It’s The Year of the Picher and I’m Loving It

I’m decidedly old school when it comes to baseball and definitely DH free National League, the league where defense and pitching seem to be of a greater necessity than the American League.

Thus far, the 2011 major league baseball season has two no hitters, (ironically both in the American League), and almost nightly pitching duels.

From the opening night matchup between Clayton Kershaw and Tim Lincecum to the as good as advertised Philadelphia Phillies-Florida Marlins dual this past Tuesday, we’ve been seeing some terrifically pitched games.

The May 10th pitching matchup between Josh Johnson and Doc Halladay was indeed something to write home about.

The final tally combined for the two starters read three runs total allowed (Florida won 2-1) 15 innings pitched 11 hits and 16 Ks. This has been typical of many games around both leagues this season and isn’t showing any signs of letting up.

But what are the reason(s) for this pitcher dominated season and will major league baseball panic as they did after the 1968 season and make changes with the belief those fans want to see offense?

Let’s examine some possible answers for this year of the pitcher.

Pitchers are traditionally ahead of hitters in the early going of any season and the cold and wet weather in many parks thus far hasn’t helped the offenses any. But many previously robust hitters in both leagues are off to very slow starts; too many to be explained away by early season catching up and poor weather.

Many scouts seem to be of the opinion that the widespread use of the cut fastball is one of the major factors. The cut fastball looks like a regular fastball coming to the plate but unlike a slider, it won’t hang tantalizing over the plate if thrown incorrectly. It is also much easier to control than a slider or a split finger and allows a pitcher to not have to be so fine with his control. The pitch can be aimed at the middle of the plate or just off on either side or the natural movement of the pitch will result in balls hit off centre of the sweet spot.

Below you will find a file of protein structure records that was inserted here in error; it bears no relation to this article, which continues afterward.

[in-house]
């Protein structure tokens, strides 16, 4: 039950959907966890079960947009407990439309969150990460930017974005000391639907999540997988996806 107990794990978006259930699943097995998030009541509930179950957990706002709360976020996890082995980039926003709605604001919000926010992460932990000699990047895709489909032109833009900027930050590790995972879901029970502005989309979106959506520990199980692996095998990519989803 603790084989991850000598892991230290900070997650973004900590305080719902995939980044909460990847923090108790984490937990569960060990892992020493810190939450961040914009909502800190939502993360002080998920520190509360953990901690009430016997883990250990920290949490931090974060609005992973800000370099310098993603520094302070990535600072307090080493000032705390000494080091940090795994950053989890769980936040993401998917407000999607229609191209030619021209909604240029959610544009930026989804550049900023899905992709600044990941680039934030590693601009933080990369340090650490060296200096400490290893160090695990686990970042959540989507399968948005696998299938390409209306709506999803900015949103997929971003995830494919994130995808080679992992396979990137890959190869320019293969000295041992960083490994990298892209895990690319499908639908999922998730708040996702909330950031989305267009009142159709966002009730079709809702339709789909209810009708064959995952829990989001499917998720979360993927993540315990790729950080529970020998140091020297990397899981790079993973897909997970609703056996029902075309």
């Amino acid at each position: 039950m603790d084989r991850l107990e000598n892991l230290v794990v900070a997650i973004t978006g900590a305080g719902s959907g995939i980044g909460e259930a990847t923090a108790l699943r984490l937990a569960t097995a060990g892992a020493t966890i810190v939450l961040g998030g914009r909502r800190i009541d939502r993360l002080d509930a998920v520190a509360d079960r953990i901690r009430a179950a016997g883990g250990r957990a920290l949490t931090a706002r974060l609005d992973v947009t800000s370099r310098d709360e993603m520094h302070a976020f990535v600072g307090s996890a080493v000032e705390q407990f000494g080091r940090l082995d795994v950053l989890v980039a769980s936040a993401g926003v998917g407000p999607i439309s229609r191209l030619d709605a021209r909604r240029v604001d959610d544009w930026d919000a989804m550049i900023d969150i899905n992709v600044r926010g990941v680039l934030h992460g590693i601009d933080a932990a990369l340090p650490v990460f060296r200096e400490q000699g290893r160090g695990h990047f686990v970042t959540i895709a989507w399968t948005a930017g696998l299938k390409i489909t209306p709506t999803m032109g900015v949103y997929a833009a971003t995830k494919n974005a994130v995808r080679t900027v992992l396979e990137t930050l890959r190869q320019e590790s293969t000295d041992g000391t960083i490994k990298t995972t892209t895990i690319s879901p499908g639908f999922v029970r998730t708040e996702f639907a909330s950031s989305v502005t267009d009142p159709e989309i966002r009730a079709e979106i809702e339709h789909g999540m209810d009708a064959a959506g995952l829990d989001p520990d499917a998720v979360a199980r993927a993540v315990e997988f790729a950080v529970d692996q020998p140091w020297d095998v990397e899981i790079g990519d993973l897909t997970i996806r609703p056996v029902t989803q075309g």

Pitchers seem to be learning that hitters continue to be in a swing for the fence mentality and seem to be throwing more high strikes and umpires are now calling the high strike. Until last year, despite the fact that a pitch letter high was technically a strike, few umpires called it as such, forcing pitchers to throw belt high and down. While most pitching experts will tell you that pitching low in the zone is the best way to go, this has allowed batters to look in one zone only making solid contact much easier. It eliminated the climb the ladder with fastballs approach that can be very effective for a pitcher. Now batters are being forced to cover the entire strike zone and unfamiliarness with the high strike seems to be working to the pitchers’ advantage.

These things go in cycles and many starting pitchers are 25 and under but with a few years of major league experience already under their belt. Scouts seem to be going after pitchers who are hard throwers more so than those who get by with finesse and guile and this use your fastball or something as hard thrown seems to be more in favor. With starting pitchers seemingly only needing to go six innings, there is less than a need to conserve their arm.

Hitters still seem to be in the go for the fence mentality which pitchers are taking advantage of. Scoring has been decidedly down and a transition to small ball hasn’t caught on as of yet. There is a greater emphasis on team defense with offensive players with poor defensive abilities being subject to greater criticism and more scrutiny.